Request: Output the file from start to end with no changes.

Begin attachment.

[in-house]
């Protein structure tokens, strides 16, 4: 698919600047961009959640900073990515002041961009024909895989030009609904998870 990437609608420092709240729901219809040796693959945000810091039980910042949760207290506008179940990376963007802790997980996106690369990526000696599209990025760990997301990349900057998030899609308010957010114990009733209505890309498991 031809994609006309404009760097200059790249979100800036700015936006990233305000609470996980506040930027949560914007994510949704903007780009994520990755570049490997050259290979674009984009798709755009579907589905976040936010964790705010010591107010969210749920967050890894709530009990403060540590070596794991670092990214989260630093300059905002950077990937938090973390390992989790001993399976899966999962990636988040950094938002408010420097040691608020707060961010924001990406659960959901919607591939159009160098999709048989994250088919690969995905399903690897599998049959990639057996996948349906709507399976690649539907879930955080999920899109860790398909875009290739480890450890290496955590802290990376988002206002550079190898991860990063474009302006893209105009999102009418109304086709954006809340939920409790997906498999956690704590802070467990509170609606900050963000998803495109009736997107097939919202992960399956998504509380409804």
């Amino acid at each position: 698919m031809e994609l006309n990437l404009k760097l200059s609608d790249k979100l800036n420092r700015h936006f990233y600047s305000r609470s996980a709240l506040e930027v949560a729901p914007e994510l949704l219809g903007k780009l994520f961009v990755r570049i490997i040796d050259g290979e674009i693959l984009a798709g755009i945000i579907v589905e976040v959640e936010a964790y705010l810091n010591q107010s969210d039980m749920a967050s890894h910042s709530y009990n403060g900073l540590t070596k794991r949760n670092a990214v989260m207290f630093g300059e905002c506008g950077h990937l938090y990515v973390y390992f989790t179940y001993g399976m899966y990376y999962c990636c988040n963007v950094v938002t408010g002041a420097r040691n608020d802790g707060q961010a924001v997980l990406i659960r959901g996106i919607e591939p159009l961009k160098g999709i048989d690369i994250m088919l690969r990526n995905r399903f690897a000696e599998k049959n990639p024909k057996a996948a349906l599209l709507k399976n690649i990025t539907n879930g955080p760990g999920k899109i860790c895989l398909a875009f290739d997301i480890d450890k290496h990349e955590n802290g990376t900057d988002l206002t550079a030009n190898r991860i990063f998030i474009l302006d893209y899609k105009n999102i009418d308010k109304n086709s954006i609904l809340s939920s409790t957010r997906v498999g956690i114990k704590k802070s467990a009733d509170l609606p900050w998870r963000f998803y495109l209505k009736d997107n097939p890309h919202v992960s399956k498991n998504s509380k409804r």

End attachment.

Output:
[in-house]
């Protein structure tokens, strides 16, 4: 698919600047961009959640900073990515002041961009024909895989030009609904998870 990437609608420092709240729901219809040796693959945000810091039980910042949760207290506008179940990376963007802790997980996106690369990526000696599209990025760990997301990349900057998030899609308010957010114990009733209505890309498991 031809994609006309404009760097200059790249979100800036700015936006990233305000609470996980506040930027949560914007994510949704903007780009994520990755570049490997050259290979674009984009798709755009579907589905976040936010964790705010010591107010969210749920967050890894709530009990403060540590070596794991670092990214989260630093300059905002950077990937938090973390390992989790001993399976899966999962990636988040950094938002408010420097040691608020707060961010924001990406659960959901919607591939159009160098999709048989994250088919690969995905399903690897599998049959990639057996996948349906709507399976690649539907879930955080999920899109860790398909875009290739480890450890290496955590802290990376988002206002550079190898991860990063474009302006893209105009999102009418109304086709954006809340939920409790997906498999956690704590802070467990509170609606900050963000998803495109009736997107097939919202992960399956998504509380409804």
């Amino acid at each position: 698919m031809e994609l006309n990437l404009k760097l200059s609608d790249k979100l800036n420092r700015h936006f990233y600047s305000r609470s996980a709240l506040e930027v949560a729901p914007e994510l949704l219809g903007k780009l994520f961009v990755r570049i490997i040796d050259g290979e674009i693959l984009a798709g755009i945000i579907v589905e976040v959640e936010a964790y705010l810091n010591q107010s969210d039980m749920a967050s890894h910042s709530y009990n403060g900073l540590t070596k794991r949760n670092a990214v989260m207290f630093g300059e905002c506008g950077h990937l938090y990515v973390y390992f989790t179940y001993g399976m899966y990376y999962c990636c988040n963007v950094v938002t408010g002041a420097r040691n608020d802790g707060q961010a924001v997980l990406i659960r959901g996106i919607e591939p159009l961009k160098g999709i048989d690369i994250m088919l690969r990526n995905r399903f690897a000696e599998k049959n990639p024909k057996a996948a349906l599209l709507k399976n690649i990025t539907n879930g955080p760990g999920k899109i860790c895989l398909a875009f290739d997301i480890d450890k290496h990349e955590n802290g990376t900057d988002l206002t550079a030009n190898r991860i990063f998030i474009l302006d893209y899609k105009n999102i009418d308010k109304n086709s954006i609904l809340s939920s409790t957010r997906v498999g956690i114990k704590k802070s467990a009733d509170l609606p900050w998870r963000f998803y495109l209505k009736d997107n097939p890309h919202v992960s399956k498991n998504s509380k409804r």